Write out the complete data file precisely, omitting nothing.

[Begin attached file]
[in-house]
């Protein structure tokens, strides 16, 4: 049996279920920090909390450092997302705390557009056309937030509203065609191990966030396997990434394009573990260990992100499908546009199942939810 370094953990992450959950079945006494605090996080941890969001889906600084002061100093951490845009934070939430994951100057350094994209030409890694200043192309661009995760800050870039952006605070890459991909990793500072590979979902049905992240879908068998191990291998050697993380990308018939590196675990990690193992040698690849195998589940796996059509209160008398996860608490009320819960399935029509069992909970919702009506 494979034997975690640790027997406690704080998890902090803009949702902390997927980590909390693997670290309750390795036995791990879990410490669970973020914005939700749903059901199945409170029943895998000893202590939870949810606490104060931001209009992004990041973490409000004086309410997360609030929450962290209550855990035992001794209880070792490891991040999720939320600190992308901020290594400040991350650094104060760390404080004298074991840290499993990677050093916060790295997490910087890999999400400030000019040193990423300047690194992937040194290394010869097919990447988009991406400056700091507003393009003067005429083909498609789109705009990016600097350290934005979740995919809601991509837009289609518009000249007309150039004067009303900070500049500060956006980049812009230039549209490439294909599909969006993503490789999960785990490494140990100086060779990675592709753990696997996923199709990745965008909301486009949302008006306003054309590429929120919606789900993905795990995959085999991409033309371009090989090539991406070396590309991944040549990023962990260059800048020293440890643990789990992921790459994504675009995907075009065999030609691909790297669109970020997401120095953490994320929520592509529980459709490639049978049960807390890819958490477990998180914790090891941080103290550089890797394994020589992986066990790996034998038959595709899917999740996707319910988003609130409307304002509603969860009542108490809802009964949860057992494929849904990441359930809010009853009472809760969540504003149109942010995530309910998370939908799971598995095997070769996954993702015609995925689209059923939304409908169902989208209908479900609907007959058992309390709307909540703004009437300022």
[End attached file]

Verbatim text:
[in-house]
């Protein structure tokens, strides 16, 4: 049996279920920090909390450092997302705390557009056309937030509203065609191990966030396997990434394009573990260990992100499908546009199942939810 370094953990992450959950079945006494605090996080941890969001889906600084002061100093951490845009934070939430994951100057350094994209030409890694200043192309661009995760800050870039952006605070890459991909990793500072590979979902049905992240879908068998191990291998050697993380990308018939590196675990990690193992040698690849195998589940796996059509209160008398996860608490009320819960399935029509069992909970919702009506 494979034997975690640790027997406690704080998890902090803009949702902390997927980590909390693997670290309750390795036995791990879990410490669970973020914005939700749903059901199945409170029943895998000893202590939870949810606490104060931001209009992004990041973490409000004086309410997360609030929450962290209550855990035992001794209880070792490891991040999720939320600190992308901020290594400040991350650094104060760390404080004298074991840290499993990677050093916060790295997490910087890999999400400030000019040193990423300047690194992937040194290394010869097919990447988009991406400056700091507003393009003067005429083909498609789109705009990016600097350290934005979740995919809601991509837009289609518009000249007309150039004067009303900070500049500060956006980049812009230039549209490439294909599909969006993503490789999960785990490494140990100086060779990675592709753990696997996923199709990745965008909301486009949302008006306003054309590429929120919606789900993905795990995959085999991409033309371009090989090539991406070396590309991944040549990023962990260059800048020293440890643990789990992921790459994504675009995907075009065999030609691909790297669109970020997401120095953490994320929520592509529980459709490639049978049960807390890819958490477990998180914790090891941080103290550089890797394994020589992986066990790996034998038959595709899917999740996707319910988003609130409307304002509603969860009542108490809802009964949860057992494929849904990441359930809010009853009472809760969540504003149109942010995530309910998370939908799971598995095997070769996954993702015609995925689209059923939304409908169902989208209908479900609907007959058992309390709307909540703004009437300022």